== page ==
You don’t have to be in Yellowstone National Park for very long to realise that there is something very large and extremely menacing stirring below your feet. This is a place where the earth seems very much alive as the geysers erupt and steam rises up across the landscape everywhere. Bubbling mud pots and boiling fumaroles hint at the powers beneath and these are potentially cataclysmic because Yellowstone sits atop a supervolcano and one that has recently been found to be 2.5 times larger than previously thought.
There is little doubt that if Yellowstone was to erupt it would end life as we know it. A volcanic winter lasting years would ensue as the planet would be enveloped by a thick and pervasive cloud of ash and debris that would block out the sun, leave us in darkness and kill our crops. Such an event is almost beyond imagination but recent footage on YouTube has led many to suggest that an eruption is imminent. Could we be about to experience the end of the world?
The Footage shows buffalo and other animals apparently fleeing the park in large numbers. There is much anecdotal evidence that some animals have the ability to predict seismic events. Many examples of wildlife behaving strangely have been cited but as yet no scientific proof of their predictive powers has been established. It is believed that the animals concerned may possess the ability to detect changes in the Earth’s magnetic field or chemical changes in the groundwater which are precursors to a seismic event.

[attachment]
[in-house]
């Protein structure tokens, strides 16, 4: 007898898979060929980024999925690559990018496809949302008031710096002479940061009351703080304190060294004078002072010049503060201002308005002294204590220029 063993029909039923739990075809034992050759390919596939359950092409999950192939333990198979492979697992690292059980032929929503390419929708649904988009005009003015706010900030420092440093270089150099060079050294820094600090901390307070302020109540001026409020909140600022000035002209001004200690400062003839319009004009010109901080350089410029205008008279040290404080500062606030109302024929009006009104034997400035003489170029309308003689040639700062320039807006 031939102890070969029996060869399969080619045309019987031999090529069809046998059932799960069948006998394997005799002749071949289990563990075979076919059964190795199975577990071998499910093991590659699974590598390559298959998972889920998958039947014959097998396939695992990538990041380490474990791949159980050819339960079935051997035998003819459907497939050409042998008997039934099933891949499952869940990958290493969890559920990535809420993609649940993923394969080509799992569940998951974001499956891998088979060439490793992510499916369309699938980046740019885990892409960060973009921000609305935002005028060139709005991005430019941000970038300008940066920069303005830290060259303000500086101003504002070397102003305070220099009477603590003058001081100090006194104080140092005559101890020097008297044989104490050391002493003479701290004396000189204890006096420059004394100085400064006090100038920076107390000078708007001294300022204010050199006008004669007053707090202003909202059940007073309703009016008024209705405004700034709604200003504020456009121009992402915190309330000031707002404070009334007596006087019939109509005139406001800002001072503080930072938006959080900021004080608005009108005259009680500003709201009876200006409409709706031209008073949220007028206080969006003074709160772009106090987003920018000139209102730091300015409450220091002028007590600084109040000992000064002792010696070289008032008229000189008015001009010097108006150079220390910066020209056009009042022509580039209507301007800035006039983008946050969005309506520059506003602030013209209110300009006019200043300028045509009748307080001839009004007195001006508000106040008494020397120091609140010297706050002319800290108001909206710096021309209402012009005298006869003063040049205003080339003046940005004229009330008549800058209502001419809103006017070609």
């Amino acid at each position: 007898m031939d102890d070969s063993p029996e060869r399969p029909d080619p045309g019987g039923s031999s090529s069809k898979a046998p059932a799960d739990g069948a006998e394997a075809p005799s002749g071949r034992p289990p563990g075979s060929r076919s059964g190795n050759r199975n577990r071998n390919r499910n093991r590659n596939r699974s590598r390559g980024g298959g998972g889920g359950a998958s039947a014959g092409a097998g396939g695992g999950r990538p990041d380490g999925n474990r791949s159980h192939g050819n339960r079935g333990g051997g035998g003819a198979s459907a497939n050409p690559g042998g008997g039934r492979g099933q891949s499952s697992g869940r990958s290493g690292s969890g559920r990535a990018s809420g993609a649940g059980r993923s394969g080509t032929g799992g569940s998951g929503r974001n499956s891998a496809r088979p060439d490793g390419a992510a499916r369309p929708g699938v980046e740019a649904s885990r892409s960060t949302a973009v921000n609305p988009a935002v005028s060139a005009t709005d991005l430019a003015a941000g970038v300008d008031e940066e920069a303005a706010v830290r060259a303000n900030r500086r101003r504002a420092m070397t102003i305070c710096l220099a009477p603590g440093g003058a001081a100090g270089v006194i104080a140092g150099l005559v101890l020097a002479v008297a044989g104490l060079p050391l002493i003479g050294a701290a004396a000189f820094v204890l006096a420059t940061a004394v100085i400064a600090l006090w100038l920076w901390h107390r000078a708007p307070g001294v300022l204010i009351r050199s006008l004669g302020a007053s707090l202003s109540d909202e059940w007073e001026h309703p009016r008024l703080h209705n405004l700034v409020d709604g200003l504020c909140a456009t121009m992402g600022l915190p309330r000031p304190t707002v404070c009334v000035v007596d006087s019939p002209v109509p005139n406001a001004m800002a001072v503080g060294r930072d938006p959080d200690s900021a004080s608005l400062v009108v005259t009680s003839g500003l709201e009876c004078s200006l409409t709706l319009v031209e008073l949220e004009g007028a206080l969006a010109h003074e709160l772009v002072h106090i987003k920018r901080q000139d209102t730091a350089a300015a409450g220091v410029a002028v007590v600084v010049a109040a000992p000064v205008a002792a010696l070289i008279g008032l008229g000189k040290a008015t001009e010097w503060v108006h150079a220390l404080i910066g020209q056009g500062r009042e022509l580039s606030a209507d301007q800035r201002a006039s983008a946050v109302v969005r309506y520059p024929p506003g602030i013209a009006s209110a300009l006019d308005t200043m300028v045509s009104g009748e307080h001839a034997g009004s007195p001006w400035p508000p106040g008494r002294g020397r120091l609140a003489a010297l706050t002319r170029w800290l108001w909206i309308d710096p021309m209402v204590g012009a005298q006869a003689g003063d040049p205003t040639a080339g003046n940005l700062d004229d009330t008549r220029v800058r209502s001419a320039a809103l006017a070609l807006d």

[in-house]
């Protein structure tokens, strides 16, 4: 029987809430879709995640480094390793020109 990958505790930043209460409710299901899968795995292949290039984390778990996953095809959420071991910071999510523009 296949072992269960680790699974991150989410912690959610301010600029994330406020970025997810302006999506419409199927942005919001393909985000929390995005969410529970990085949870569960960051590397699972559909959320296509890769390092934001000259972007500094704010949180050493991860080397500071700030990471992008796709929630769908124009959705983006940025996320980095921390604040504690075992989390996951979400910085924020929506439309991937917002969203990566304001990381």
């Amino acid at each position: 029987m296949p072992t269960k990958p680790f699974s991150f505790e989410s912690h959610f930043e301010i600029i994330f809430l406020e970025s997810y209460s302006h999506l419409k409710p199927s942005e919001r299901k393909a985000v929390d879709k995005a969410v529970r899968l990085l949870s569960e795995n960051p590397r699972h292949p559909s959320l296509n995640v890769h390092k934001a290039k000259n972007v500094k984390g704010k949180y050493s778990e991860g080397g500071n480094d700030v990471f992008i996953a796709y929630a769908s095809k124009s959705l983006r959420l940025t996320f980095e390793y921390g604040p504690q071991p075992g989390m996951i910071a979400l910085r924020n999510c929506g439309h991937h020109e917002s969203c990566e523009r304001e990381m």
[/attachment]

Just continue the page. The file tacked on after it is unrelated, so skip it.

So do the buffalo of Yellowstone know something that we don’t? At face value their behaviour is certainly disconcerting and coupled with the multiple earth tremors that have struck the park recently the situation looks quite worrying. The supervolcano erupts roughly every 700,000 years and it is 640,000 years since the last one so the timing fits but according to the park officials there is no cause for alarm just yet.
The Winter Months
When winter strikes humans don their coats and winter boots but buffalo move to lower elevations to find more readily available food. The Buffalo are leaving because they are hungry and are exhibiting perfectly normal behaviour. The animals will return to the park in the summer as usual say the Yellowstone rangers. Such a migration is a regular event and not a sign that the magma chamber beneath the park is about to blow.
Whilst hungry buffalo may not be detecting an eruption that doesn’t mean that the threat isn’t there. The supervolcano could blow tomorrow or not for tens of thousands of years. Nobody knows because whilst some animals appear to have a sixth sense when it comes to eruptions, humans have as yet not found an accurate way to predict either earthquakes or volcanos and it could be a long time before they do. In the meantime it might be worth keeping an eye on those animals and if they all start leaving in the middle of summer it is time to get very worried indeed.
Sally Stacey is a keen writer and frequent traveller who has visited Yellowstone and hopes to return before it blows